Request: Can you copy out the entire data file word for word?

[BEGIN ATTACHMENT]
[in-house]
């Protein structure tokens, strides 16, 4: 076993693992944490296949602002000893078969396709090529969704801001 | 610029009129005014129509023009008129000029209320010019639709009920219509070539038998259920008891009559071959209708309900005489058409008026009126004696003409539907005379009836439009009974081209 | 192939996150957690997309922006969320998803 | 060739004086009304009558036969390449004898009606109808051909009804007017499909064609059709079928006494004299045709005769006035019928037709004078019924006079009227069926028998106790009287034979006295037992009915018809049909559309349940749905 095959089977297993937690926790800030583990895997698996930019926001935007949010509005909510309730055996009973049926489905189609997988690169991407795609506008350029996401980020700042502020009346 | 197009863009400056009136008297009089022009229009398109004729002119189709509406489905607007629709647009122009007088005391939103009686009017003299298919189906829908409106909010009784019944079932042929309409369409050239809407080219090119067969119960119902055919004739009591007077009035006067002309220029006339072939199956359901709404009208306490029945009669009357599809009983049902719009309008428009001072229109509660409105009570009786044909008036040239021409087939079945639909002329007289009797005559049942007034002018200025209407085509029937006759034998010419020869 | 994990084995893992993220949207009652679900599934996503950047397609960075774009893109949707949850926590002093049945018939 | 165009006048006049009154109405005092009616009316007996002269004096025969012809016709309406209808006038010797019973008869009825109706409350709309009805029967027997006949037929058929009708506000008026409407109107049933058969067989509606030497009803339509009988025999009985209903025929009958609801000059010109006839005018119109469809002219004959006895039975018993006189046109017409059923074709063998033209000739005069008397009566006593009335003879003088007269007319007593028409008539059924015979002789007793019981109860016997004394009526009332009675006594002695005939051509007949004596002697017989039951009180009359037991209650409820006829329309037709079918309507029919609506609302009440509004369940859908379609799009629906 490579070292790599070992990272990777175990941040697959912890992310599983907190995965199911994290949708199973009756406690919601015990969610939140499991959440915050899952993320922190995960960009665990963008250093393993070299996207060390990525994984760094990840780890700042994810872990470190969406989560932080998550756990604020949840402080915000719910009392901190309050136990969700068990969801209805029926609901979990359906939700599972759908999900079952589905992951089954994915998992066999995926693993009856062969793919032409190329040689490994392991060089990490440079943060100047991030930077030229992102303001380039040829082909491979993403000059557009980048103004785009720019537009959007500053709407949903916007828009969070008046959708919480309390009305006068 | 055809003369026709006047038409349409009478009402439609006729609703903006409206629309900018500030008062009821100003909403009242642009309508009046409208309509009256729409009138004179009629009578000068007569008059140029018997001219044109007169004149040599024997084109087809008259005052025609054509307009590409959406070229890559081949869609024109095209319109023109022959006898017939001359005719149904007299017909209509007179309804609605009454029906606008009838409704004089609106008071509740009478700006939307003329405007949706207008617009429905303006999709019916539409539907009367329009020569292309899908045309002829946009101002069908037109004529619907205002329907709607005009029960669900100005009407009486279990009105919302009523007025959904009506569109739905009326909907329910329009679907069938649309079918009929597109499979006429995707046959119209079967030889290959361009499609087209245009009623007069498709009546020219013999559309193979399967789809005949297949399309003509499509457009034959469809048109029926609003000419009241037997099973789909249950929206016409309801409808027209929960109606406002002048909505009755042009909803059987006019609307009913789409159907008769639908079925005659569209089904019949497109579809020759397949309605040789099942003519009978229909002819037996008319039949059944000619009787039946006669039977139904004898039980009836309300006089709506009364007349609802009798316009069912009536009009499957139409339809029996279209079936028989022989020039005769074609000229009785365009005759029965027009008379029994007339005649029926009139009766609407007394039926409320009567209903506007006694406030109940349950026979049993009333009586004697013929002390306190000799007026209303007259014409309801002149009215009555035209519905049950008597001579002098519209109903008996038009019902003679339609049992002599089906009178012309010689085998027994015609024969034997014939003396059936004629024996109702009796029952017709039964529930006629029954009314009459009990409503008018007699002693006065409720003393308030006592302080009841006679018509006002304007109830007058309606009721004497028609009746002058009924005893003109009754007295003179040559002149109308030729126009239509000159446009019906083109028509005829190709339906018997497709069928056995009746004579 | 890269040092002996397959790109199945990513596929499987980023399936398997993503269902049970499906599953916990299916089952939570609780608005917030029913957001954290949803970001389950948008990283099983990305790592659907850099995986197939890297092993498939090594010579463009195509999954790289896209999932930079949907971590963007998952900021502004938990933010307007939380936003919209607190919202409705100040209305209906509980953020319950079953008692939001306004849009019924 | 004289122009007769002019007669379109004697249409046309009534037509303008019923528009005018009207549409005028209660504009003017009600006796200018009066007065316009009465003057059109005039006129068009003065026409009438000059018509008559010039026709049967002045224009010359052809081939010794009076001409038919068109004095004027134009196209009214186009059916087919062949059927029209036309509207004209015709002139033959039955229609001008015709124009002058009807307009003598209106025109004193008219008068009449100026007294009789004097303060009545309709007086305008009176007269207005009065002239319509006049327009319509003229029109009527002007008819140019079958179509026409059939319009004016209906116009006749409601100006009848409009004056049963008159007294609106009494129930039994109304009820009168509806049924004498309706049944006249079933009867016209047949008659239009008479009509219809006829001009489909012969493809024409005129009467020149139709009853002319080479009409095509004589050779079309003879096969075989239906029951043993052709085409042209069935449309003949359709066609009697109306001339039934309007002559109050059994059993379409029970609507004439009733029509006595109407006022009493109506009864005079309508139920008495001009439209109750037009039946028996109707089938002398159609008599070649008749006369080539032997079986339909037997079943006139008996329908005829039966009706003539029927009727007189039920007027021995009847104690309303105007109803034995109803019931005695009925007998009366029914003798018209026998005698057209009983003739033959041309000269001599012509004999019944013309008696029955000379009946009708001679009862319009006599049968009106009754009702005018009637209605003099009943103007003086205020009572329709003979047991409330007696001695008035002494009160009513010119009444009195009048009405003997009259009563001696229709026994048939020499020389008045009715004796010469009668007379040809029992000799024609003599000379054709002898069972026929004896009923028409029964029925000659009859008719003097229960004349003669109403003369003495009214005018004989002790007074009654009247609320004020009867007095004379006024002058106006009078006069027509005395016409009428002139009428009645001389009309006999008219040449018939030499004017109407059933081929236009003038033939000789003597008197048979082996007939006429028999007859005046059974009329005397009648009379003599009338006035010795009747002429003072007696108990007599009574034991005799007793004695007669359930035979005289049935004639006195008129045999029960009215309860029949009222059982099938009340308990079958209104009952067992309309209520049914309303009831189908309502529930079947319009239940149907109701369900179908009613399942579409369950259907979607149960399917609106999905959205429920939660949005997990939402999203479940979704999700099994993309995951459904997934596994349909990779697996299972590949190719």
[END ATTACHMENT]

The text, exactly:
[in-house]
């Protein structure tokens, strides 16, 4: 076993693992944490296949602002000893078969396709090529969704801001 | 610029009129005014129509023009008129000029209320010019639709009920219509070539038998259920008891009559071959209708309900005489058409008026009126004696003409539907005379009836439009009974081209 | 192939996150957690997309922006969320998803 | 060739004086009304009558036969390449004898009606109808051909009804007017499909064609059709079928006494004299045709005769006035019928037709004078019924006079009227069926028998106790009287034979006295037992009915018809049909559309349940749905 095959089977297993937690926790800030583990895997698996930019926001935007949010509005909510309730055996009973049926489905189609997988690169991407795609506008350029996401980020700042502020009346 | 197009863009400056009136008297009089022009229009398109004729002119189709509406489905607007629709647009122009007088005391939103009686009017003299298919189906829908409106909010009784019944079932042929309409369409050239809407080219090119067969119960119902055919004739009591007077009035006067002309220029006339072939199956359901709404009208306490029945009669009357599809009983049902719009309008428009001072229109509660409105009570009786044909008036040239021409087939079945639909002329007289009797005559049942007034002018200025209407085509029937006759034998010419020869 | 994990084995893992993220949207009652679900599934996503950047397609960075774009893109949707949850926590002093049945018939 | 165009006048006049009154109405005092009616009316007996002269004096025969012809016709309406209808006038010797019973008869009825109706409350709309009805029967027997006949037929058929009708506000008026409407109107049933058969067989509606030497009803339509009988025999009985209903025929009958609801000059010109006839005018119109469809002219004959006895039975018993006189046109017409059923074709063998033209000739005069008397009566006593009335003879003088007269007319007593028409008539059924015979002789007793019981109860016997004394009526009332009675006594002695005939051509007949004596002697017989039951009180009359037991209650409820006829329309037709079918309507029919609506609302009440509004369940859908379609799009629906 490579070292790599070992990272990777175990941040697959912890992310599983907190995965199911994290949708199973009756406690919601015990969610939140499991959440915050899952993320922190995960960009665990963008250093393993070299996207060390990525994984760094990840780890700042994810872990470190969406989560932080998550756990604020949840402080915000719910009392901190309050136990969700068990969801209805029926609901979990359906939700599972759908999900079952589905992951089954994915998992066999995926693993009856062969793919032409190329040689490994392991060089990490440079943060100047991030930077030229992102303001380039040829082909491979993403000059557009980048103004785009720019537009959007500053709407949903916007828009969070008046959708919480309390009305006068 | 055809003369026709006047038409349409009478009402439609006729609703903006409206629309900018500030008062009821100003909403009242642009309508009046409208309509009256729409009138004179009629009578000068007569008059140029018997001219044109007169004149040599024997084109087809008259005052025609054509307009590409959406070229890559081949869609024109095209319109023109022959006898017939001359005719149904007299017909209509007179309804609605009454029906606008009838409704004089609106008071509740009478700006939307003329405007949706207008617009429905303006999709019916539409539907009367329009020569292309899908045309002829946009101002069908037109004529619907205002329907709607005009029960669900100005009407009486279990009105919302009523007025959904009506569109739905009326909907329910329009679907069938649309079918009929597109499979006429995707046959119209079967030889290959361009499609087209245009009623007069498709009546020219013999559309193979399967789809005949297949399309003509499509457009034959469809048109029926609003000419009241037997099973789909249950929206016409309801409808027209929960109606406002002048909505009755042009909803059987006019609307009913789409159907008769639908079925005659569209089904019949497109579809020759397949309605040789099942003519009978229909002819037996008319039949059944000619009787039946006669039977139904004898039980009836309300006089709506009364007349609802009798316009069912009536009009499957139409339809029996279209079936028989022989020039005769074609000229009785365009005759029965027009008379029994007339005649029926009139009766609407007394039926409320009567209903506007006694406030109940349950026979049993009333009586004697013929002390306190000799007026209303007259014409309801002149009215009555035209519905049950008597001579002098519209109903008996038009019902003679339609049992002599089906009178012309010689085998027994015609024969034997014939003396059936004629024996109702009796029952017709039964529930006629029954009314009459009990409503008018007699002693006065409720003393308030006592302080009841006679018509006002304007109830007058309606009721004497028609009746002058009924005893003109009754007295003179040559002149109308030729126009239509000159446009019906083109028509005829190709339906018997497709069928056995009746004579 | 890269040092002996397959790109199945990513596929499987980023399936398997993503269902049970499906599953916990299916089952939570609780608005917030029913957001954290949803970001389950948008990283099983990305790592659907850099995986197939890297092993498939090594010579463009195509999954790289896209999932930079949907971590963007998952900021502004938990933010307007939380936003919209607190919202409705100040209305209906509980953020319950079953008692939001306004849009019924 | 004289122009007769002019007669379109004697249409046309009534037509303008019923528009005018009207549409005028209660504009003017009600006796200018009066007065316009009465003057059109005039006129068009003065026409009438000059018509008559010039026709049967002045224009010359052809081939010794009076001409038919068109004095004027134009196209009214186009059916087919062949059927029209036309509207004209015709002139033959039955229609001008015709124009002058009807307009003598209106025109004193008219008068009449100026007294009789004097303060009545309709007086305008009176007269207005009065002239319509006049327009319509003229029109009527002007008819140019079958179509026409059939319009004016209906116009006749409601100006009848409009004056049963008159007294609106009494129930039994109304009820009168509806049924004498309706049944006249079933009867016209047949008659239009008479009509219809006829001009489909012969493809024409005129009467020149139709009853002319080479009409095509004589050779079309003879096969075989239906029951043993052709085409042209069935449309003949359709066609009697109306001339039934309007002559109050059994059993379409029970609507004439009733029509006595109407006022009493109506009864005079309508139920008495001009439209109750037009039946028996109707089938002398159609008599070649008749006369080539032997079986339909037997079943006139008996329908005829039966009706003539029927009727007189039920007027021995009847104690309303105007109803034995109803019931005695009925007998009366029914003798018209026998005698057209009983003739033959041309000269001599012509004999019944013309008696029955000379009946009708001679009862319009006599049968009106009754009702005018009637209605003099009943103007003086205020009572329709003979047991409330007696001695008035002494009160009513010119009444009195009048009405003997009259009563001696229709026994048939020499020389008045009715004796010469009668007379040809029992000799024609003599000379054709002898069972026929004896009923028409029964029925000659009859008719003097229960004349003669109403003369003495009214005018004989002790007074009654009247609320004020009867007095004379006024002058106006009078006069027509005395016409009428002139009428009645001389009309006999008219040449018939030499004017109407059933081929236009003038033939000789003597008197048979082996007939006429028999007859005046059974009329005397009648009379003599009338006035010795009747002429003072007696108990007599009574034991005799007793004695007669359930035979005289049935004639006195008129045999029960009215309860029949009222059982099938009340308990079958209104009952067992309309209520049914309303009831189908309502529930079947319009239940149907109701369900179908009613399942579409369950259907979607149960399917609106999905959205429920939660949005997990939402999203479940979704999700099994993309995951459904997934596994349909990779697996299972590949190719």